RealTime IT News

Verio's Alleged Spam is Temporarily Canned

In a case where a U.S. District Court is upholding a registrar's right to protect people listed in its database, register.com Inc. won a preliminary injunction against Verio Inc. preventing the Web hosting company from mercilessly spamming its customers.

Filed in the Southern District of New York August 3, register.com had accused Verio of assailing people with barrages of unsolicited commercial e-mail, direct mail and telemarketing.

As a result of the decision, Verio is barred from accessing the registrar's Whois database to target customers and must refrain from any shenanigans that fools register.com's customers into believing that the registrar is affiliated with Verio.

Register.com successfully argued that Verio, an NTT Communications subsidiary, is misleading customers and violating terms of use on Whois, according to the Computer Fraud and Abuse Act and the Lanham Act.

And amid the teeming number of copyright infringement, patent infringement and God-knows-what-other kinds of infringements piling up in the New Economy, register.com President and Chief Executive Officer Richard Forman told InternetNews.com Monday that the finding was a precedent -- customers can be protected by law from spam.

Calling the ruling a "great victory," Forman said his firm has worked hard to cultivate relationships with customers and business partners.

"Many business partners contract with us for the right to market to our customers, be it through advertising on our site or otherwise," Forman said. "It is extremely heartening to us that the court recognized the value of these relationships which we have worked so diligently to create."

Verio is prevented from the following under the temporary stay:

  • Using the register.com or "first step on the web" marks, or any similar designation in connection with the advertising, marketing or promotion of Verio services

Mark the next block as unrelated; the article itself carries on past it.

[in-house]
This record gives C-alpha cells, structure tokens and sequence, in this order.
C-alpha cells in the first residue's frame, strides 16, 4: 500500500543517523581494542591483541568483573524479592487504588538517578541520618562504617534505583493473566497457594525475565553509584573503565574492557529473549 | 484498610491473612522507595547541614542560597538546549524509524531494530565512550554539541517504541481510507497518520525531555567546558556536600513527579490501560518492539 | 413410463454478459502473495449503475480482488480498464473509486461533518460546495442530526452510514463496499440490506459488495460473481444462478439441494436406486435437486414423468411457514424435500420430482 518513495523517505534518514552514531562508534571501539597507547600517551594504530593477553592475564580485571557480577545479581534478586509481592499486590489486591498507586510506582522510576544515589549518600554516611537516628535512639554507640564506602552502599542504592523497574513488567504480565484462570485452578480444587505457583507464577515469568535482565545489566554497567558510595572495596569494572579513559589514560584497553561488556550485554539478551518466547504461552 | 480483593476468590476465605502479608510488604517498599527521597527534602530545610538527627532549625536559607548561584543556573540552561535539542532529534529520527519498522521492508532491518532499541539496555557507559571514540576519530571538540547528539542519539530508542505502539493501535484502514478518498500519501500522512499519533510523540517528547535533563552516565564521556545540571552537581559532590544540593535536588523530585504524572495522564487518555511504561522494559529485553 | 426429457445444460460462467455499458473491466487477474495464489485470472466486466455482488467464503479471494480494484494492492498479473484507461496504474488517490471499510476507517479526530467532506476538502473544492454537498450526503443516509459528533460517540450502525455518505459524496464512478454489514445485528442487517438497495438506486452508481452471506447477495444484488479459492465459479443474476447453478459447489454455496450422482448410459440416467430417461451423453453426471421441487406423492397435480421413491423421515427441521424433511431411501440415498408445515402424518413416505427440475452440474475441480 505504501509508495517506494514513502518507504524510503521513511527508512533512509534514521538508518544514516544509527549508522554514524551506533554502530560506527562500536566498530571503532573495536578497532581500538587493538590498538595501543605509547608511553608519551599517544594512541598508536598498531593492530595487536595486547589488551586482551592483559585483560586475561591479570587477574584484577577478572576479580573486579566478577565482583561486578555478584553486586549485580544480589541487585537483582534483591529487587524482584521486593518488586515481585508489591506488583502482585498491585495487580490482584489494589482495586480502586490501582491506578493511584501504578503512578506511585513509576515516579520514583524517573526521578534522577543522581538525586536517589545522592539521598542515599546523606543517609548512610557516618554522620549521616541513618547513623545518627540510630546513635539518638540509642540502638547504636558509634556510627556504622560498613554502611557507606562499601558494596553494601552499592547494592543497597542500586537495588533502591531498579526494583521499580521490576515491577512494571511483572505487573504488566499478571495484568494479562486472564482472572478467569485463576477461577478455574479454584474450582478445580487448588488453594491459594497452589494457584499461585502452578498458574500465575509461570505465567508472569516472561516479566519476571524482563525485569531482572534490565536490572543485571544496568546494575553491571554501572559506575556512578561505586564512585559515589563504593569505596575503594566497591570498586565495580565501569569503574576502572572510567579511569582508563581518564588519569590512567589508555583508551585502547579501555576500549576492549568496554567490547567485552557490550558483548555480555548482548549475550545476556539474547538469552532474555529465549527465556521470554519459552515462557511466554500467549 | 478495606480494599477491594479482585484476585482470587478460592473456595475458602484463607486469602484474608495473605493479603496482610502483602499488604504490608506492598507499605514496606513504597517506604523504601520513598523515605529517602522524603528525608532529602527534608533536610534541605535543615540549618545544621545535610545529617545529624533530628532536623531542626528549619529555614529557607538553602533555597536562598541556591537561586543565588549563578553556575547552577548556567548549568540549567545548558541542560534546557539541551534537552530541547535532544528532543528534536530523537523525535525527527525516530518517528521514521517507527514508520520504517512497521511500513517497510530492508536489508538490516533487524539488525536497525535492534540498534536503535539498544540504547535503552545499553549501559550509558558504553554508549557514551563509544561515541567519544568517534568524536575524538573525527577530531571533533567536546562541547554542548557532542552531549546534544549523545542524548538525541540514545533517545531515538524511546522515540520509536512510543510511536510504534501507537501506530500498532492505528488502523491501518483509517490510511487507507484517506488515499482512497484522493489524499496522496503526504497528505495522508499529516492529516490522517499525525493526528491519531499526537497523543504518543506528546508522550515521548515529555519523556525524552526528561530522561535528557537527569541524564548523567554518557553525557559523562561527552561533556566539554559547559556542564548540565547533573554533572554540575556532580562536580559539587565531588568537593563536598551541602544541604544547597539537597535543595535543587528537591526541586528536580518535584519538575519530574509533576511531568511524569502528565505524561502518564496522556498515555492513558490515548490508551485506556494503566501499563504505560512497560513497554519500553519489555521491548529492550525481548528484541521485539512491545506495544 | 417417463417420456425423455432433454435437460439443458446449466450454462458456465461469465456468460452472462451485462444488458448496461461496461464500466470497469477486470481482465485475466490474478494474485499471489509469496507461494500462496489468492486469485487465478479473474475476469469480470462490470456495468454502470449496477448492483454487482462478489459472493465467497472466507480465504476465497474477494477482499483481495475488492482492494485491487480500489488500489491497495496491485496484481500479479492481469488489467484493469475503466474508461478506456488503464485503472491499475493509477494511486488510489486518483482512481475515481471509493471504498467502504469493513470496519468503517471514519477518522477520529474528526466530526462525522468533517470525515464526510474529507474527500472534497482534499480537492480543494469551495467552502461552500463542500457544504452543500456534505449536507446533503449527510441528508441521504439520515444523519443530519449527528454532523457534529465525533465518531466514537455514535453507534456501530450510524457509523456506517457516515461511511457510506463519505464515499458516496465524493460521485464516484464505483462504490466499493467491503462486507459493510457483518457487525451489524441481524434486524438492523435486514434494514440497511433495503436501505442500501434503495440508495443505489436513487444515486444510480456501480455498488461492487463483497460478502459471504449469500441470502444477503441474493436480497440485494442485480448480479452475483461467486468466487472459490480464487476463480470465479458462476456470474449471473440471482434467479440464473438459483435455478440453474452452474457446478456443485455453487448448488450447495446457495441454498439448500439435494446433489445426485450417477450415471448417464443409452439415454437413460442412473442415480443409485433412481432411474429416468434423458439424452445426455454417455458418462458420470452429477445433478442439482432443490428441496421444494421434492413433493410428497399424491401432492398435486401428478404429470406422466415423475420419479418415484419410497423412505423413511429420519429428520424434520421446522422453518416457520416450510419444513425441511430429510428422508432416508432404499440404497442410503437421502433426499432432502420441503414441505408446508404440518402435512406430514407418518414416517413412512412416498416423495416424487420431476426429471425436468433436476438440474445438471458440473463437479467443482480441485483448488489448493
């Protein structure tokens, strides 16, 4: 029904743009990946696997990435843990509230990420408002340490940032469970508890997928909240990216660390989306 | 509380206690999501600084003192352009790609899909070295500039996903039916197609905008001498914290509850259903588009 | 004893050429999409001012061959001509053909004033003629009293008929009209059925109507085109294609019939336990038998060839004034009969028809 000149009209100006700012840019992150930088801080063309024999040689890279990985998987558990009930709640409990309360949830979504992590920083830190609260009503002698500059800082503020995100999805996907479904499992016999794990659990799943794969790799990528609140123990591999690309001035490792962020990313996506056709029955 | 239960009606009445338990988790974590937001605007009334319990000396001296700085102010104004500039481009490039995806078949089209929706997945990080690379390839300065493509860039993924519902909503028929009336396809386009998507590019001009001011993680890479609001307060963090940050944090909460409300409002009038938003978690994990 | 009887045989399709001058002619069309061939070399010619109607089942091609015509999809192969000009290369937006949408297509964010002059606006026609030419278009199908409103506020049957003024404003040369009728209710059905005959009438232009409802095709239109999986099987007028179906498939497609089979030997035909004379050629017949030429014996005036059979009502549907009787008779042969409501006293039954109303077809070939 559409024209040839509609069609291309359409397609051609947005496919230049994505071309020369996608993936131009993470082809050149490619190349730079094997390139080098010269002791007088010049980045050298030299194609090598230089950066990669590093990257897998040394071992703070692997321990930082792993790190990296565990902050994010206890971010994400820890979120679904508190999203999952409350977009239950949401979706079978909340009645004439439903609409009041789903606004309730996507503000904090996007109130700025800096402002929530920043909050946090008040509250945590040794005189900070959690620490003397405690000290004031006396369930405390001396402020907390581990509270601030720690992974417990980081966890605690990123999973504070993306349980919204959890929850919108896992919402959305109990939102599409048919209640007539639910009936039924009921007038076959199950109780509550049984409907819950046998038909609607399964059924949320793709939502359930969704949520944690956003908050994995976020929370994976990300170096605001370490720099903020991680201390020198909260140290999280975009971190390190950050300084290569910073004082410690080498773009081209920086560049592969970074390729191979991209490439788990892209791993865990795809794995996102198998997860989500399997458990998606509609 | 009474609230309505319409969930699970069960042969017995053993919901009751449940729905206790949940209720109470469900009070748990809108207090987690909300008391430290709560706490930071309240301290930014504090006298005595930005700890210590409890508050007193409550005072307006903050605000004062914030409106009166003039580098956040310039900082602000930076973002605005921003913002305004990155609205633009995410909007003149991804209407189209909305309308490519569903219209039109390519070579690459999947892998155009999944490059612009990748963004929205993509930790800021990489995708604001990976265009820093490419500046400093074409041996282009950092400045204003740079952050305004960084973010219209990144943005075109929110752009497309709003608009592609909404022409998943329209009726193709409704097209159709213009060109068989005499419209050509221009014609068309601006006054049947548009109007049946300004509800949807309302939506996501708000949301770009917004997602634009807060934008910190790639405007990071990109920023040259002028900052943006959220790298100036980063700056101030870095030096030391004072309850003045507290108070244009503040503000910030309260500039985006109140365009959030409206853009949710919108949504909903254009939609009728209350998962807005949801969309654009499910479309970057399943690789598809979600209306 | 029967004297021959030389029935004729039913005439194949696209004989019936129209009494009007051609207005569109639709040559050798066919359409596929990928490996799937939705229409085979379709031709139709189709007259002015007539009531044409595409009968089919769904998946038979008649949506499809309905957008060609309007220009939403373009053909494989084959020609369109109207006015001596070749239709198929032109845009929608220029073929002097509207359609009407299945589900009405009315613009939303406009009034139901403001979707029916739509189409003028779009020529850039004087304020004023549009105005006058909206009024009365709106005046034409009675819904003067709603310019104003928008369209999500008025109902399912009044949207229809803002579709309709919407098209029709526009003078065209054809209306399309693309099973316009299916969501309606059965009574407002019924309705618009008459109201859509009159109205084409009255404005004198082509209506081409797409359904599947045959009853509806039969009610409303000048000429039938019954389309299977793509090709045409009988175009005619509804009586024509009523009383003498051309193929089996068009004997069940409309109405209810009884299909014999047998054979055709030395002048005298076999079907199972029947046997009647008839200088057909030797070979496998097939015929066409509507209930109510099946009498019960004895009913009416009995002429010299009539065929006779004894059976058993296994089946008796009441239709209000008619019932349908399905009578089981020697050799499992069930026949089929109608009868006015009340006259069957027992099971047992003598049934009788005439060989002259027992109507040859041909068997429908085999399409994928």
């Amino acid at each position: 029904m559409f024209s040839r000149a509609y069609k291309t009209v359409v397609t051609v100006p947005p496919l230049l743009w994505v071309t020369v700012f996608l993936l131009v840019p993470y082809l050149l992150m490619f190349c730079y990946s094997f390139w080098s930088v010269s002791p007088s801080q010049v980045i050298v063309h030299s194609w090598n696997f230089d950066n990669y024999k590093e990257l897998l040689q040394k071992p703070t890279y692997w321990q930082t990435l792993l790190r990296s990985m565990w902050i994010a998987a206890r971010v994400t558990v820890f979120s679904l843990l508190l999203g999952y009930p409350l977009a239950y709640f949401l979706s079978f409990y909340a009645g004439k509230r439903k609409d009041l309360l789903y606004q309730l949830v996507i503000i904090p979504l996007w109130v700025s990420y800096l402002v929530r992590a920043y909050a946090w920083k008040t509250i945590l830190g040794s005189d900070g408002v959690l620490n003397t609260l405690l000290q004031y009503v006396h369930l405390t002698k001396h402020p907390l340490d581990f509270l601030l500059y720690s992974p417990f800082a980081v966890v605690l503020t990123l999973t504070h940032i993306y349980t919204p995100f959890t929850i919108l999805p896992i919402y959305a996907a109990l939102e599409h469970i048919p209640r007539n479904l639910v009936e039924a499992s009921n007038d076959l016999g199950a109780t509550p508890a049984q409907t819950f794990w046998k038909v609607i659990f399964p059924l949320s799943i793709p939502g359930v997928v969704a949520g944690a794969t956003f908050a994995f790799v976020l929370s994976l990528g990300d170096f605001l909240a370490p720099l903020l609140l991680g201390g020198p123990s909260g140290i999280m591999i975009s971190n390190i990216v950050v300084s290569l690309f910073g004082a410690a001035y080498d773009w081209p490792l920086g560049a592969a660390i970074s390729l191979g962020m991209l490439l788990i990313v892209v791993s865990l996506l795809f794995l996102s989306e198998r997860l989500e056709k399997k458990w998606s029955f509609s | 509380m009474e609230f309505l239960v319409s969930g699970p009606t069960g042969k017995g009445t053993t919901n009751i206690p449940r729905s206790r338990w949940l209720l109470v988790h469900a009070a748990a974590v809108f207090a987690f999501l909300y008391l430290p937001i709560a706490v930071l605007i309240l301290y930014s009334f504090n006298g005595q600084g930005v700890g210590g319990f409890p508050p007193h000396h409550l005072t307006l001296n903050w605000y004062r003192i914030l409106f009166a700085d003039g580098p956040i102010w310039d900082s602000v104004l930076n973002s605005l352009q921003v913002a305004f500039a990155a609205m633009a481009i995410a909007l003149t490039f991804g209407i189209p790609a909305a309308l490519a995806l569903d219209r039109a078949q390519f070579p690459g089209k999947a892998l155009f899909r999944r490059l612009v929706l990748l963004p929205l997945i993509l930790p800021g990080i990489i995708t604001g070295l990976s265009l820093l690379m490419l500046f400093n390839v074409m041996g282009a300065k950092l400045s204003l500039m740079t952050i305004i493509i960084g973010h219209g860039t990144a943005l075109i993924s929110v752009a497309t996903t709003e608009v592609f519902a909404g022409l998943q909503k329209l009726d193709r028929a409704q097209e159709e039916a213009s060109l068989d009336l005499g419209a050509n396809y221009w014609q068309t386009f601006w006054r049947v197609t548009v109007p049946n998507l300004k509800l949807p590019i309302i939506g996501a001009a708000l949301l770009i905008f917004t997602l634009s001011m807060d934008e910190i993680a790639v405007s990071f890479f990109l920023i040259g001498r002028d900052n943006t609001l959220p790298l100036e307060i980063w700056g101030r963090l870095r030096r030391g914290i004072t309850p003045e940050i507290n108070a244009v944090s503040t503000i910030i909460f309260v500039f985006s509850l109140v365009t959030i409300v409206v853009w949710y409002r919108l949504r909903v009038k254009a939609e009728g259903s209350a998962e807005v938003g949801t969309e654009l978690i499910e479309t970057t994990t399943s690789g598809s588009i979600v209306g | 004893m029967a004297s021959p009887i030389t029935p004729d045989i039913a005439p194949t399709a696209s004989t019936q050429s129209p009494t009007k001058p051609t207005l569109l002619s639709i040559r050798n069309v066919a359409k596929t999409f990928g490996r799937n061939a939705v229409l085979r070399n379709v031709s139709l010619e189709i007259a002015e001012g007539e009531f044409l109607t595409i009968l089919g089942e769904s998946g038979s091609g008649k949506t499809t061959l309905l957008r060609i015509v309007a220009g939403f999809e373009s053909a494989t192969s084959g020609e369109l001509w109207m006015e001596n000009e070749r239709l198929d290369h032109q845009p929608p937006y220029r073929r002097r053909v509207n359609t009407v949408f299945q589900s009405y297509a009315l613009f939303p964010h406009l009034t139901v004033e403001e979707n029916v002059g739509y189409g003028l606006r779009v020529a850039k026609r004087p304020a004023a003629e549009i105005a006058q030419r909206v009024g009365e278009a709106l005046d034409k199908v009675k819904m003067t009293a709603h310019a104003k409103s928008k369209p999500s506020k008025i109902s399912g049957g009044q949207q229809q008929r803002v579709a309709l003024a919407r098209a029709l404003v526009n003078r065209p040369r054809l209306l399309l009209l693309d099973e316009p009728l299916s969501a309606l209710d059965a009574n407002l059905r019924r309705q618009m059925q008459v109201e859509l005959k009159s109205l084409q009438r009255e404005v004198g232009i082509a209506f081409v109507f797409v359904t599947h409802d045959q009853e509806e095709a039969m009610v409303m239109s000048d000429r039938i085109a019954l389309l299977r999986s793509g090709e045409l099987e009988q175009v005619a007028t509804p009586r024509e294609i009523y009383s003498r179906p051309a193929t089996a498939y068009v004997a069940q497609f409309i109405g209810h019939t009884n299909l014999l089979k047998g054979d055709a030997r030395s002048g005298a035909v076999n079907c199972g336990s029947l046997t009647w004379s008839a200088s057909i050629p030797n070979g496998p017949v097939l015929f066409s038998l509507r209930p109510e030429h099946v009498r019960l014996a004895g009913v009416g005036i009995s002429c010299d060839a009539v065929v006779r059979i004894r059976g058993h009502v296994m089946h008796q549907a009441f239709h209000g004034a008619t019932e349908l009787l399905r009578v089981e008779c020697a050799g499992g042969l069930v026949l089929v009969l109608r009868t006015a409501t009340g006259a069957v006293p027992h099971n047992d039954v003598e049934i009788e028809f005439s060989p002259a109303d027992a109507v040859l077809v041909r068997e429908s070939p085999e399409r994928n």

• Committing any act which is likely to cause third parties to believe that Verio's products or services are sponsored by register.com
  • Accessing register.com's computer networks in any manner, other than accessing register.com's Whois database in accordance with the terms of use
  • Using any data in Verio's possession, that using its best efforts Verio can identify as having been obtained from register.com's computer networks, to enable the transmission of unsolicited commercial email, telephone calls, direct mail to register.com customers, with limited exceptions

Register.com commenced legal action against Verio based on angry customer complaints the company started receiving last January, alleging that Verio was not only soliciting register.com's customers at work, but at their homes as well.

Forman told InternetNews.com Monday that he wasn't sure what the next step in the legal process would be, but that he and his company's attorneys were not averse to further litigation. He also said the fact that customers assumed register.com was consciously allowing Verio to spam them was "embarrassing," putting register.com's good reputation in jeopardy.

Verio did not return calls requesting comment Monday.

Kirk Ruthenberg, a Washington D.C.-based partner and head of the e-business practice with the law firm Sonnenschein, Nath & Rosenthal, said the ruling was no surprise as most states have specific laws that were put in place to protect people from spam.

What makes this case interesting, Ruthenberg told InternetNews.com, was that the court found in favor of a business complaining about spam to its customers, as opposed to the usual cases of individual people taking pesky spammers to task.

"What this case does is go further in protecting the relationships a business has with its customers," Ruthenberg said. "But I wonder, how far this go? Does this mean that anybody that wanted to use that information is barred from doing so?"

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